I grew up in a world that was divided into two kinds of people: those who had tattoos and those who were afraid of people with tattoos. In the movies, prisoners and gang members, carnival workers and criminals had them. They marked reckless, defiant outsiders…tribal members with a shady moral compass.  Nazis tattooed people. End of story.

Then in the 70s, the stigma dimmed a bit. Fashionable, creative, adventurous celebrities like Cher, Peter Fonda and Janis Joplin displayed their ink. The chests and arms of those “in the service” in Viet Nam showed their proud affiliation. For the first time, although far from my thing, I saw tattoos as an indicator of something relevant to a person’s individual story, a canvas of their experiences.

When I went to the beach this summer, I was amazed at the number of tattooed bodies I saw. So amazed, I was motivated to look up some facts. Are you ready? Tattooing has been a way of expressing yourself without words for 1200 years. Winston Churchill had an anchor tattooed on his forearm. Thirty eight percent of Americans have them…more women than men…more college educated than not. Seventy two percent are hidden under clothing. Over one third of those entering the workforce have tattoos.

While none of my friends are among the tattooed, most of their children are, as are mine. I always felt like I was invading someone’s private space when I stared a few seconds too long at their tattoo. So for the last few months, whenever I could, at the park… on the street… on line at the supermarket…whenever I saw one, I asked for the story behind the art.

Most often my question sparked conversations about a memory or life philosophy: “In honor of my mother” “marking the birthdate of my first child,” or “this represents what I was going through at a certain time in my life.” Other times it was simpler. When I asked a young girl what the significance was of the flower on her wrist, she said, “Absolutely nothing, it’s just a flower.” She explained it was like dying her hair or piercing her ears…it made her feel pretty.

It’s not just Rihanna and Johnny Depp and seemingly every player in the NBA who sport tattoos… it’s Caroline Kennedy and Helen Mirren and Cate Blanchett. Julia Roberts has the names of her children and her husband’s initials on her back. Jennifer Aniston has “Norman” tattooed on her foot in tribute of her beloved dog. And Victoria Beckham has one on her spine which reads, “I am my love’s and my love is mine, who browses among the lilies,” in Hebrew. And then there’s my friend Susan. She’s never worn a wedding band and now after 54 years is thinking about tattooing one on her ring finger. Sigh.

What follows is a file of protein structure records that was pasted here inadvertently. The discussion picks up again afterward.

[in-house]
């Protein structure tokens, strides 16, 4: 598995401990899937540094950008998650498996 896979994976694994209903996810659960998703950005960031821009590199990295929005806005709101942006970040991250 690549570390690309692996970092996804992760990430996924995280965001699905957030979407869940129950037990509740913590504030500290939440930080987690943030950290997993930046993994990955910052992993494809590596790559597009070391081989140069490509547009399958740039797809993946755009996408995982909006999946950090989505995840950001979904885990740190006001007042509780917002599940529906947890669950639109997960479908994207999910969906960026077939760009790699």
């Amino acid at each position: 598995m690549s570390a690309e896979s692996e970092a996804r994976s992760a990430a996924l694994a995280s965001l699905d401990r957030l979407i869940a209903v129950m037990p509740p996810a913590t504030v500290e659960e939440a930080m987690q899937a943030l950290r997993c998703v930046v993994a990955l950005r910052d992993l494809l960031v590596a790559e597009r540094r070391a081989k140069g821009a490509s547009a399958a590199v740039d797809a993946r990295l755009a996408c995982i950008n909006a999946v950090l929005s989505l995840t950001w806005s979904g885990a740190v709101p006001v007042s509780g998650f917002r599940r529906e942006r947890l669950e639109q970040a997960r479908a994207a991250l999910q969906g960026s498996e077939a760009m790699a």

Social media has fueled the rise in status of tattoos from shady subculture to cool art installation. The elaborate artistry seen on a scroll through Pinterest or Instagram is astounding. I loved the exact signature of someone’s dad on their forearm. It stopped me cold, musing about the oh so familiar handwritings I no longer see and whose I might choose to honor.

Given how many hours of my life I’ve spent struggling to express myself in the best words, it’s no surprise my favorite tattoos were inspiring quotes and affirming turns of phrase. I have drawers full of T shirts and walls full of prints and a kitchen cabinet full of mugs, all attesting to my love of words said best. And given what this year required of me to keep body and soul in fighting shape, I can understand how a soothing reminder to buck up couldn’t hurt. Like a permanent bumper sticker, I would get to wear my insides on my outsides.

I kind of liked C.S. Lewis’s quote Courage, dear heart. And How is that thought serving you? And Actually, I Can. Then there’s Mary Oliver’s What is it you plan to do with your one wild and precious life? And Be here now.

What used to intimidate me about tattoos no longer does. That they’re unalterable and permanent are not issues at my age. They can join the creases and wrinkles and birthmarks and age spots my body has accumulated on its journey through life. If I ever got one it wouldn’t be a regrettable impulsive act like a tramp stamp (are they still a thing?), but one it took a lifetime to be brave and free spirited enough to contemplate. Mmmm… now where would I put it? Ankles are discreet… forearms, more conspicuous. Wrists are a little of both. Shoulders are sexy… upper backs, a sweet secret.

Come to think of it, I’m not going to worry. If and when I’d ever commit to getting a tattoo, it would tell me where it belongs. And besides, from what I’ve seen, tattoos are like potato chips…I might not have to choose just one.

Tattoos: Never Say Never, Even After 60 was last modified: by

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